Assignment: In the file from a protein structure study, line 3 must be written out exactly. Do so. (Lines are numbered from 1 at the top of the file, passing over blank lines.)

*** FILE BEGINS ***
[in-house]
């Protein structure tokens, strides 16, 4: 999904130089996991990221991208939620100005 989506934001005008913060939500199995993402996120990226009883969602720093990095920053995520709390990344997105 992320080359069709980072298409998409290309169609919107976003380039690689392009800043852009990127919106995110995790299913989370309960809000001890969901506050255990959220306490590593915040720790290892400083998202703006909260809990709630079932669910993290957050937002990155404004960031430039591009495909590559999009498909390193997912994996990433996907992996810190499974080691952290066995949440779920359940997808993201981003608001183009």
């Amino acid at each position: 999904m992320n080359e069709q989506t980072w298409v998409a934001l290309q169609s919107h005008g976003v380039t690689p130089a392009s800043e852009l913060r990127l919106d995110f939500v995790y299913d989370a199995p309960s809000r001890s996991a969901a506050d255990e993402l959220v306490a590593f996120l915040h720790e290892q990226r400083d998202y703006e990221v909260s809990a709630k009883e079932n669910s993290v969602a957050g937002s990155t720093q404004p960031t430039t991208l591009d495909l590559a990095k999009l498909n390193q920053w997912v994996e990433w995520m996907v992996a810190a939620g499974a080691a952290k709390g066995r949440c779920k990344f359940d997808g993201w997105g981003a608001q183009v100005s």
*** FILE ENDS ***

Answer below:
């Amino acid at each position: 999904m992320n080359e069709q989506t980072w298409v998409a934001l290309q169609s919107h005008g976003v380039t690689p130089a392009s800043e852009l913060r990127l919106d995110f939500v995790y299913d989370a199995p309960s809000r001890s996991a969901a506050d255990e993402l959220v306490a590593f996120l915040h720790e290892q990226r400083d998202y703006e990221v909260s809990a709630k009883e079932n669910s993290v969602a957050g937002s990155t720093q404004p960031t430039t991208l591009d495909l590559a990095k999009l498909n390193q920053w997912v994996e990433w995520m996907v992996a810190a939620g499974a080691a952290k709390g066995r949440c779920k990344f359940d997808g993201w997105g981003a608001q183009v100005s």